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Why is “The Room” So Bad?

Updated on August 24, 2012

If you’ve never seen the film (or even if you have), you may ask yourself, “Why is ‘The Room’ so bad?” The film, written, produced, and directed by Tommy Wiseau, has achieved cult status, selling out midnight shows across the country. It is a movie famous for being so bad it’s good.

Synopsis

“The Room” is an independent dram that tells the story of Johnny, his relationship with his fiancée Lisa, and his betrayal by Lisa and his best friend, Mark. On the surface, Johnny and Lisa seem to have a passionate relationship, but Lisa confesses to her mother, Claudette, and her friend, Michelle, that she has grown bored with Johnny. Although Michelle and her mother advise her to stay with Johnny, Lisa seduces Johnny’s best friend, Mark. Lisa continues her affair with Mark through the movie, and continues to stay with Johnny for financial support while at the same time making false accusations of domestic violence against Johnny. Johnny eventually discovers Lisa’s affair when he overhears her confessing to her mother. He decides to tape record her phone conversations to determine the identity of Lisa’s lover.

The story culminates with a surprise birthday party thrown by Lisa for Johnny. At the party, Lisa and Johnny’s mutual friend, Steven, discovers Lisa and Mark kissing. He threatens to tell Johnny, and Mark convinces him to remain silent. As the party winds down, Lisa tells Johnny of her affair. Johnny then locks himself in the bathroom. Lisa packs her bags in preparation to leave Johnny for Mark. Johnny emerges from the bathroom, claiming that everyone that he loves has betrayed him, and kills himself with a pistol.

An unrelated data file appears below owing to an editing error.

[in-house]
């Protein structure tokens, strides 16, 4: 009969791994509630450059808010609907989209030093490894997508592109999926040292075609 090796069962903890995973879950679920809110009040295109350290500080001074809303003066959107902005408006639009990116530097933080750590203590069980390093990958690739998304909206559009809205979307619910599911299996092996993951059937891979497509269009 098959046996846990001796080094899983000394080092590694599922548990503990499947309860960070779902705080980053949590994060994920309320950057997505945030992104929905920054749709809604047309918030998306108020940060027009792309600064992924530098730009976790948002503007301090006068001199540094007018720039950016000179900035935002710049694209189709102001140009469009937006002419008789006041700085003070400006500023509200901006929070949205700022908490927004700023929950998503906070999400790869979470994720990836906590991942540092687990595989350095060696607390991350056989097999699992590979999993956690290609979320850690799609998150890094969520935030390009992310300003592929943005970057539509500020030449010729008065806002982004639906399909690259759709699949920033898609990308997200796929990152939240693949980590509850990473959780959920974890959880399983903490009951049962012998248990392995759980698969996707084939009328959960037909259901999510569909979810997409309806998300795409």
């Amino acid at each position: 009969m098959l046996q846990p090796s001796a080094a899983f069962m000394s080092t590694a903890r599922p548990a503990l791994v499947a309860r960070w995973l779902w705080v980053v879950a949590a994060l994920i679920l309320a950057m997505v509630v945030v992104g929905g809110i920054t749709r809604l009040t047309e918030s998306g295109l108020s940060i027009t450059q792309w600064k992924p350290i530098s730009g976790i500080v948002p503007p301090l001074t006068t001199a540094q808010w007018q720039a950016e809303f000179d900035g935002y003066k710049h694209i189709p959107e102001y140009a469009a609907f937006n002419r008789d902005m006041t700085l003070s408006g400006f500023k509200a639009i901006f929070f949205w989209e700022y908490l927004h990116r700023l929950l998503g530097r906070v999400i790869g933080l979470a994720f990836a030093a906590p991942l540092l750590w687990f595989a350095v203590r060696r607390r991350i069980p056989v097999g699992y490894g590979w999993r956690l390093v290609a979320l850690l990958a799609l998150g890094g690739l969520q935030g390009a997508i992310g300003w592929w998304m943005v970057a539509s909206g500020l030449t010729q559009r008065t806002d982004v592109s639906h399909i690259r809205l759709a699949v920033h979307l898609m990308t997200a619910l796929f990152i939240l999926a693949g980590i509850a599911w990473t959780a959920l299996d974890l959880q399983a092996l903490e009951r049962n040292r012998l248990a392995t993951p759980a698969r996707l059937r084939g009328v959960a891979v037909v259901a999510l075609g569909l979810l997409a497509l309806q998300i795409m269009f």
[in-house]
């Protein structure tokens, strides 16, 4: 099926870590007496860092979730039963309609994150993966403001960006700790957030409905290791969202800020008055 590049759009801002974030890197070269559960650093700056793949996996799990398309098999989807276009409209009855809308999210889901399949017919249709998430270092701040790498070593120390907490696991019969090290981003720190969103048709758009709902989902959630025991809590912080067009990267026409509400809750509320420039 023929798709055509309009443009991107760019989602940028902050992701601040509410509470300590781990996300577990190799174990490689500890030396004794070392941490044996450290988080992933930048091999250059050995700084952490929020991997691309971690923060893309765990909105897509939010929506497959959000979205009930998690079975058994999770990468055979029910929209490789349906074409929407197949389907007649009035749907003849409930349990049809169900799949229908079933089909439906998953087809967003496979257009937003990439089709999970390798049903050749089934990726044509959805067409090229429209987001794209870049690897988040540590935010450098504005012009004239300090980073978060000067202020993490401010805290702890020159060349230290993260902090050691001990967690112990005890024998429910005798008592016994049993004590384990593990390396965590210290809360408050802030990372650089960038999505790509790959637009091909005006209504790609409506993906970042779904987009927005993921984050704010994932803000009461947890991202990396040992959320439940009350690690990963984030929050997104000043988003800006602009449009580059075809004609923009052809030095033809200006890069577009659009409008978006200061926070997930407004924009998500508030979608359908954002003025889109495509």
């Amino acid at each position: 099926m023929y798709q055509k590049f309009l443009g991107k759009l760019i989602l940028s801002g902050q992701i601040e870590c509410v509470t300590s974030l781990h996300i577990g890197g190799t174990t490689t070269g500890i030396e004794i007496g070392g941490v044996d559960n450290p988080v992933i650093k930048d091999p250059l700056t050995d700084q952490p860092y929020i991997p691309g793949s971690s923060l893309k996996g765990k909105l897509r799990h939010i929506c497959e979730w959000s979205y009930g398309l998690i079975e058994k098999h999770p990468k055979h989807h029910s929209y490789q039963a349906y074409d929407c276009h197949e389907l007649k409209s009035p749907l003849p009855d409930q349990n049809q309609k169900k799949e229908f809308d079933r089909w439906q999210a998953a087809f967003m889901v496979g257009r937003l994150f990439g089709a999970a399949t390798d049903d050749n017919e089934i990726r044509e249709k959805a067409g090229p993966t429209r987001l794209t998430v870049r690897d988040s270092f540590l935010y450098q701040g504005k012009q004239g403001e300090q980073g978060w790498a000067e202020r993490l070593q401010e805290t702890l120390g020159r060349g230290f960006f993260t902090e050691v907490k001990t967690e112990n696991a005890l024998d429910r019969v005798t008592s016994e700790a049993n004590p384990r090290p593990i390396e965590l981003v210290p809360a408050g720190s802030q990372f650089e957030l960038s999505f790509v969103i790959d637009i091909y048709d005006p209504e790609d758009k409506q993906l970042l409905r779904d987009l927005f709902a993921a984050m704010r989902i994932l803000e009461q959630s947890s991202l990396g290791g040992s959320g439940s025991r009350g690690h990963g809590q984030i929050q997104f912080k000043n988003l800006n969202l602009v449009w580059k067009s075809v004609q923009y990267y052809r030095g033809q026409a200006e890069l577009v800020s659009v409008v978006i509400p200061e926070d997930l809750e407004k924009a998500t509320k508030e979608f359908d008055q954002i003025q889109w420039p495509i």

While the secret affair between Lisa and Mark is the main plot of the story, “The Room” contains several subplots and secondary characters. Lisa and Johnny’s neighbor, Denny, a college student whom Johnny loves like a son, has a run in with a drug dealer, Chris-R. Lisa’s mother has a host of personal problems – issues with her boyfriend, her ex-husband (Lisa’s father), and reveals in one scene that she has breast cancer. And, Michelle and her boyfriend have sex in Johnny and Lisa’s apartment. None of the subplots are resolved during the movie. Frankly, I’m not sure if you can really call them “subplots.” They’re more akin to the non-sequiters that Johnny is always spouting off.

Cast

Johnny – Tommy Wiseau

Lisa – Juliette Danielle

Mark – Greg Sestero

Denny – Philip Haldiman

Michelle – Robyn Paris

Claudette – Carolyn Minnott

Steven – Greg Ellery

Peter – Kyle Vogt

Chris-R – Dan Janjigian

Mike – Mike Holmes

Production and Filming

Tommy Wiseau originally wrote “The Room” as a stage play, but was unsuccessful in producing it. He then adapted it to novel format, which he had no success in publishing. Ultimately, Wiseau decided to adapt his story into a film, which he produced himself. Wiseau raised an inexplicably large amount of cash, $6 million, to make the movie, for which he used both a film camera and a high definition camera to film. The majority of the film was shot in Los Angeles and San Francisco, with many of the San Francisco scenes green screened in.

Why “The Room” Is So Bad

There are really two ways to approach the question, “why is The Room so bad?” One is, what exactly is it that makes the movie so bad? Here are a few answers.